Written by

CGS Learning Team
November 19, 2018

How to Develop an Enterprise Level L&D Needs Assessment

Whether you’re new to L&D and influencing the strategy or you’re a CLO at a Fortune 1000 company refining your global learning strategy, reconnecting with core business goals and needs should be a regular exercise and is a particularly important initiative at year-end.  Here’s 8 steps to making sure your department succeeds for 2019.

1.    Identify Current Gaps

You hire the best candidates, but there’s still a gap between the results you expect and the results you experience.  Upskilling staff early on can go a long way toward reducing performance gaps.  And continuous learning and development programs will increase performance and benefit the entire company.

How can you identify existing gaps?  Aligning yourself with key departmental metrics are a great place to start.  Have your customer satisfaction ratings taken a significant dip?  Are injury rates increasing, indicating the need for safety training? Are sales lagging, but could be improved with programs that target closing skills?  Your first step: set up time to speak with line-of-business leaders.  You’ll be able to gather first-hand feedback on the indicators that clearly show existing gaps you can close along with the benchmarks that are essential to each team.

2.    Plan for the Future

It’s not easy…but it’s vital to keep several steps ahead and prevent gaps from expanding. So many of the performance goals shared by your stakeholders will reflect what’s immediately top-of-mind and on fire right now.  As an L&D leader, make sure your programs and initiatives align with corporate goals.  You have a unique opportunity to be the change agent that drives corporate culture.

To build a strategy that scales, anticipates, and adapts with change, try to sit in on planning sessions or book some time with senior leadership.

Don’t be caught off guard.  If you have questions around corporate strategy like… Is your company planning to expand, merge, or add locations?  Are there new products or services on the horizon?  …there’s no one better equipped to answer these questions that your leadership team.

Keep a pulse on emerging events that indicate where your L&D program needs to accommodate future growth.  And don’t forget to find opportunities to reuse and recycle existing assets and content- see what can be revised, repurposed, or expanded.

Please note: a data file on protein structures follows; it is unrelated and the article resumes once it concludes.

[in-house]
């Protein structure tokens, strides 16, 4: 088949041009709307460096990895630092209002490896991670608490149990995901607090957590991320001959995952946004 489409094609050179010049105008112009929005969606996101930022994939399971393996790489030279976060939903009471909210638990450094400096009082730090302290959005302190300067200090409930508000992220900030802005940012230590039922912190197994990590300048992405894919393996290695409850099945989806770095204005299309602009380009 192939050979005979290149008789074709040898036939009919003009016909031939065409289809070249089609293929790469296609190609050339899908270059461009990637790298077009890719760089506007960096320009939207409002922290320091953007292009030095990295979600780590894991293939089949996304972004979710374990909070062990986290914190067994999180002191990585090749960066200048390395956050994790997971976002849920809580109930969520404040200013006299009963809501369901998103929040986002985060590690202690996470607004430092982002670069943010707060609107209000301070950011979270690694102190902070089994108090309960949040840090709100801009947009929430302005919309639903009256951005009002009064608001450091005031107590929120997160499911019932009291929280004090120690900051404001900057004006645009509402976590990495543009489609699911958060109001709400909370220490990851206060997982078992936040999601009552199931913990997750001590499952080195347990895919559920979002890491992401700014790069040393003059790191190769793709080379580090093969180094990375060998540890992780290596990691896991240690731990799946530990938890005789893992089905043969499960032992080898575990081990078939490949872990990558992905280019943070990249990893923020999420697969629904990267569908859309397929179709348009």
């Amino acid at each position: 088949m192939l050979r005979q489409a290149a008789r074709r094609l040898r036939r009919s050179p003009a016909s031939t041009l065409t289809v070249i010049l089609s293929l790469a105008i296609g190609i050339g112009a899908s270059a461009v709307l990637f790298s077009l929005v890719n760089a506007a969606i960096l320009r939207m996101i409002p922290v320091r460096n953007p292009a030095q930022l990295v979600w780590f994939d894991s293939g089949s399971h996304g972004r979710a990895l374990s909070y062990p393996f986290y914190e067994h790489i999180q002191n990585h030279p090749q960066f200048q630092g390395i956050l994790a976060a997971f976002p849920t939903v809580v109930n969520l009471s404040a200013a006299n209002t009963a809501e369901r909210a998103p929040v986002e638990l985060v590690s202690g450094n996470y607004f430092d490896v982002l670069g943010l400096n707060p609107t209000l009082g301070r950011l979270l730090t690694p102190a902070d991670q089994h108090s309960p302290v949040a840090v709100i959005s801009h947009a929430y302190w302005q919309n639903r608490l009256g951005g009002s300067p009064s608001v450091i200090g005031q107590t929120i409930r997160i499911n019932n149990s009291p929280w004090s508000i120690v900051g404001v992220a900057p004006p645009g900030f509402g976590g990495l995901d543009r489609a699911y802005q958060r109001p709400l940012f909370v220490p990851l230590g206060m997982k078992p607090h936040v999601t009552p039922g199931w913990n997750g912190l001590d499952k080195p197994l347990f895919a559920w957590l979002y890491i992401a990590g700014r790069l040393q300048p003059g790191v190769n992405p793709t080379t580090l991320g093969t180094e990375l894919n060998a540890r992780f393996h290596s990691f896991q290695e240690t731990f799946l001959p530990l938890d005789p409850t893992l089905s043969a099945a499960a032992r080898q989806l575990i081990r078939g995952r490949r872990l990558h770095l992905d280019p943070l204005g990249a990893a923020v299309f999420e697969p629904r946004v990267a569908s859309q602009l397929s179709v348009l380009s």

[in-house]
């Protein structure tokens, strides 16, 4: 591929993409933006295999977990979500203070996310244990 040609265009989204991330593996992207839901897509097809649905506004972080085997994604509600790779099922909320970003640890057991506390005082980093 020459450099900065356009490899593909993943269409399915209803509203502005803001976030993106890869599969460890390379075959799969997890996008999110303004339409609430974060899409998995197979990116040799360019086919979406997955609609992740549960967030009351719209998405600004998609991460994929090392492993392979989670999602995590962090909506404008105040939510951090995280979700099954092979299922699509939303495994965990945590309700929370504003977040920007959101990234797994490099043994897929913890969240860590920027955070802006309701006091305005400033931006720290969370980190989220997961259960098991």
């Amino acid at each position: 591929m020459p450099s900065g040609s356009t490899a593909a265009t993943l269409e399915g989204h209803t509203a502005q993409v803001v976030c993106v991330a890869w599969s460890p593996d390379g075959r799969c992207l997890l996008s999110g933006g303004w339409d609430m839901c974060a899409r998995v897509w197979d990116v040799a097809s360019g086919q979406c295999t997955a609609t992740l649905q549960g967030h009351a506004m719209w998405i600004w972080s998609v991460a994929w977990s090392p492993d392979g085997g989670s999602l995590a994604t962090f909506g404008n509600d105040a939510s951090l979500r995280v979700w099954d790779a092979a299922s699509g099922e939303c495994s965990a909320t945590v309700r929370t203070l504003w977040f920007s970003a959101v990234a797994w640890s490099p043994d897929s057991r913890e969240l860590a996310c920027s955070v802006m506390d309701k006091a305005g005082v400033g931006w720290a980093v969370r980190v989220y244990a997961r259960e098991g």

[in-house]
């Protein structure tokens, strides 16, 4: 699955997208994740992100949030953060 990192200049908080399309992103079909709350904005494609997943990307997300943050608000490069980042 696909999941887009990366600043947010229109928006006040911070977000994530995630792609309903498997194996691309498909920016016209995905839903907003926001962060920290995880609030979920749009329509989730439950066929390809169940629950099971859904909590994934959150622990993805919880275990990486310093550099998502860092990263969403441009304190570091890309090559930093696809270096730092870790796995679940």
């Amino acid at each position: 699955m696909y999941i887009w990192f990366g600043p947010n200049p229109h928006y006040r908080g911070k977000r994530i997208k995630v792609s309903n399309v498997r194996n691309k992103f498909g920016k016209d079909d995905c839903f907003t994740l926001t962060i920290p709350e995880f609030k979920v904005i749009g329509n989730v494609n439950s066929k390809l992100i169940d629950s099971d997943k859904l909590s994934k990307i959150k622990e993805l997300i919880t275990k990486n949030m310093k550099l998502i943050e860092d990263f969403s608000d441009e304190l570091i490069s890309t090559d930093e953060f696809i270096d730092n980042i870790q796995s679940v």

3.     Add Value to the Enterprise

Today, remaining competitive is dependent on a mix of moving quickly, taking calculated risks and continuously adding value.  Is your L&D program designed to enhance skills, close gaps, and increase competencies for the business as a whole?  If not, it may be time to revisit your mission or build in more flexibility.

L&D’s value can come in distinct forms, from employee engagement to improving core skills that add to the bottom line.  Employees, peers, and management are more likely to engage in training when they understand the value you offer.

Here are four science-based strategies for engaging your employees in your L&D programs:

1.       Provide a compelling reason to participate by showing the consequences of not changing behavior.   This asks the individual to solve a problem:  do they stay stuck or move forward? Show them how not changing their behavior is a reason to attend.

2.       Explain the value from the employee point of view.  Why should they attend?  What’s in it for them?  Understanding what their motivations are will make it easier to increase attendance. Appeal to their motivation to succeed, expand their career, or earn more money as a reason to attend.

3.       Promote success, not fear of failure.  If employees are fearful that they’ll fail your program, they’ll create reasons not to attend.  Make sure you motivate them, not scare them with the benefits they’ll receive from the program.

4.       Offer incentives for improvement, not attendance.  Offering an incentive to attend focuses attention on the reward, not the content.  By offering rewards for increased skills and competencies, you’ll encourage them not only to attend, but to complete the course.

Tip:  Don’t forget to market your course launch throughout the organization.  Awareness is another great way to build attendance, increase visibility, and encourage long term participation.

4.     Find Quick Wins

In today’s quickly evolving work landscape, there is something new to learn almost every day, meaning employees must receive learning content regularly, quickly and proactively. Your strategy will include many major targets but don’t forget the quick wins.